Never being much of one for vampire stories, I finally read the original Dracula, in preparation for reading the Twilight series, sometime in the near future. I couldn’t bring myself to read those lightweight pop remixes of the Dracula story without first reading the original (even though I’m aware that there were some vampire predecessors to this most famous one). And wouldn’t you know it? I ended up really enjoying the book. Sure, it was bloody and seemed a bit cliché at times (but then again, when it’s the source of the clichés, can you really call it cliché?), but it had surprising depth, especially in regards to the messages it sent about faith and Jesus’ power vs Satan’s power.
Modern day vampire stories romanticize the bloodsuckers to the point where they lose their devilish associations. They stop being in league with Satan, and instead, they’re just misunderstood, angst ridden, pale faces. (Okay, I haven’t read Twilight yet, but I’m also alluding to plenty of other popular vampire stories). But back in the original, the Satanic allusions are very clear. Dracula is Satan’s representative, an anti-Christ, and a devil himself, out to steal souls.
So that’s what all the religious icons are about. Dracula hates a crucifix and a communion wafer more than anything else. How do you protect yourself from Dracula? You affix a crucifix around your neck and crumble communion wafer all over yourself.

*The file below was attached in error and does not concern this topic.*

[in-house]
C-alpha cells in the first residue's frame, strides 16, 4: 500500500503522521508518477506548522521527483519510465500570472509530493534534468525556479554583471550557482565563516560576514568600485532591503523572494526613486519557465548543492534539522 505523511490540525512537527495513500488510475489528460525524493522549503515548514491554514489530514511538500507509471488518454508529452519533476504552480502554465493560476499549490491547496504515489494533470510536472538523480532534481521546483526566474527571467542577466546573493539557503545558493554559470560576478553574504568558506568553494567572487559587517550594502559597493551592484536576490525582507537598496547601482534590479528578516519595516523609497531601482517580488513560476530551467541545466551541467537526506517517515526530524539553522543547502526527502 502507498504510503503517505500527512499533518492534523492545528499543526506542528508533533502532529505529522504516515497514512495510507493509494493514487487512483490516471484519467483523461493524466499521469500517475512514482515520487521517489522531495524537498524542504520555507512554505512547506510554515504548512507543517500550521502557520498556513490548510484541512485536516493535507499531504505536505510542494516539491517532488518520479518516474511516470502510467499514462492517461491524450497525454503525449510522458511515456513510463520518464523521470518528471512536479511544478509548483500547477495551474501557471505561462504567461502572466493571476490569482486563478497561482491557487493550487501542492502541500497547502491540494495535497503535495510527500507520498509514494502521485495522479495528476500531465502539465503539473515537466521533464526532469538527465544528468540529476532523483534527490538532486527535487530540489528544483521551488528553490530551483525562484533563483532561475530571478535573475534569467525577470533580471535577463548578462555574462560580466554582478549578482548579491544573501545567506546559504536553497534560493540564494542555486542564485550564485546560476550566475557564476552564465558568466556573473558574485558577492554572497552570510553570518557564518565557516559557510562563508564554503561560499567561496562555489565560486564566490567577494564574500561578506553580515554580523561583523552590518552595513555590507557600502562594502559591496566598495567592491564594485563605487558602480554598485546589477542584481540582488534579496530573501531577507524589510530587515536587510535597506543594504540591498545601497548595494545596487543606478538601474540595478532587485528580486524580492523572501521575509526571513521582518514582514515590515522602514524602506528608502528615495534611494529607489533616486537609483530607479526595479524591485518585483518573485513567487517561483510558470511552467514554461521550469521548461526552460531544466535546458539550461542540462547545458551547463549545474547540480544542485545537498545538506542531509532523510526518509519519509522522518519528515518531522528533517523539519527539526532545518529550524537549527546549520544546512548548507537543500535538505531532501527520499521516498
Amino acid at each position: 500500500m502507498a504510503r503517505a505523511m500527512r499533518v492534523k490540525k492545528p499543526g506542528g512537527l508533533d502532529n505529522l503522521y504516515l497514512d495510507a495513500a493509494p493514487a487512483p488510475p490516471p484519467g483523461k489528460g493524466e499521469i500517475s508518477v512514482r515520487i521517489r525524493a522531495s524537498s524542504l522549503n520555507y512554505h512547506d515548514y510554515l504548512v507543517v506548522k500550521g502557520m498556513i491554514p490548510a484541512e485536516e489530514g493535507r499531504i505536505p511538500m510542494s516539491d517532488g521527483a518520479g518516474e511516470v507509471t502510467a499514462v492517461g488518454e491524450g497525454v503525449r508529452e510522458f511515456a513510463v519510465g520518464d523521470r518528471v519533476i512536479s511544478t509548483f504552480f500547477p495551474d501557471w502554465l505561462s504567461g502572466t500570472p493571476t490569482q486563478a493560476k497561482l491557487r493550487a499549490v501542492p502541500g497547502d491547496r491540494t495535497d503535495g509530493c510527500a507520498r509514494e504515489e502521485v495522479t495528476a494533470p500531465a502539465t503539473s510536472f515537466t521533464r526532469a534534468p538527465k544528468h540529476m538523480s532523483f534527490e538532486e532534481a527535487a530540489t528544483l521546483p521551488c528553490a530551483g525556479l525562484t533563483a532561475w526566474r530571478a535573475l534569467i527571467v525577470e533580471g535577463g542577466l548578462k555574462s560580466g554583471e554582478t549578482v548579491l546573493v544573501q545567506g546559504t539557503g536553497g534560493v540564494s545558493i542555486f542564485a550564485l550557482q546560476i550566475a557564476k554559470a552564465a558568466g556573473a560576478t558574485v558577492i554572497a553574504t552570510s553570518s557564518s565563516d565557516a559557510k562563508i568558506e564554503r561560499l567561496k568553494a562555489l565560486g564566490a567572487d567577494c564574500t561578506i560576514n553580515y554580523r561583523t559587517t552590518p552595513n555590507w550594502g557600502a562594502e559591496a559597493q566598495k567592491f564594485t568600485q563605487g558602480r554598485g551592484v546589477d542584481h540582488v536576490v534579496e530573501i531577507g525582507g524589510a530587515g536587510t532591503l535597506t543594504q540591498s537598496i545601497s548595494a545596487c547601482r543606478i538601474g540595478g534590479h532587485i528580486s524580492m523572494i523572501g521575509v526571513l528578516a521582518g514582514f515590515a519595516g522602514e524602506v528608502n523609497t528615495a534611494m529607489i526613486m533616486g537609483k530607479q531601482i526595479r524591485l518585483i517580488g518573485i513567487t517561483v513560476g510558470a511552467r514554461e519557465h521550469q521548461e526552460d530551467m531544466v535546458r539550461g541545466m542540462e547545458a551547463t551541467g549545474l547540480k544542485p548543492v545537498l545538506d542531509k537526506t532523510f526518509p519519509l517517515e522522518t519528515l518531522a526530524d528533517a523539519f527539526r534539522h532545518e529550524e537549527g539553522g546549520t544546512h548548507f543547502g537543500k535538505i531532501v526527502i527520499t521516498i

Of course, I would be reading this book when I took communion last Sunday at our church, where we do communion a little differently than most churches. We walk to the front of the church and take a chunk of bread and dip it in a common cup. Leave it to me to accidentally grab two chunks of “Christ’s flesh.” Maybe it was because I was reading the book, maybe not, but I had a little conundrum. Should I put one piece back, thereby touching it and getting my germs all over it for the next people in line? Or do I just take my handful and dunk both into the wine, or just one? Communion has never been so complicated before. I don’t think I would have stressed this much if I hadn’t have been reading this book and dwelling on the power of this symbol. I’m sure Stoker is going with the whole Catholic transubstantiation thing, where Christ’s body is actually in the wafer, but for us Protestants, it’s still a big deal. As one pastor told me, “People have died for taking communion in the wrong way.” I wonder if that means that they took more than one piece? Probably not. (I ended up keeping both, dunking one, palming the other, and eating them both…it didn’t seem right to throw the undunked one away).
Back to Count Dracula. I like the symbolism that the battle against Satan and his lackeys happens with spiritual weapons. But in all vampire stories, old and new, the symbols have lost their associations, and non-Christian vampire fighters are wildly wielding impotent crosses and wafers without the power behind them, which is the spirit of Jesus that lies in the believer.
Oh, and the garlic, I can’t find that one in the Bible anywhere but here (Numbers 11:5). But it tastes great in Italian food, especially fresh and finely minced.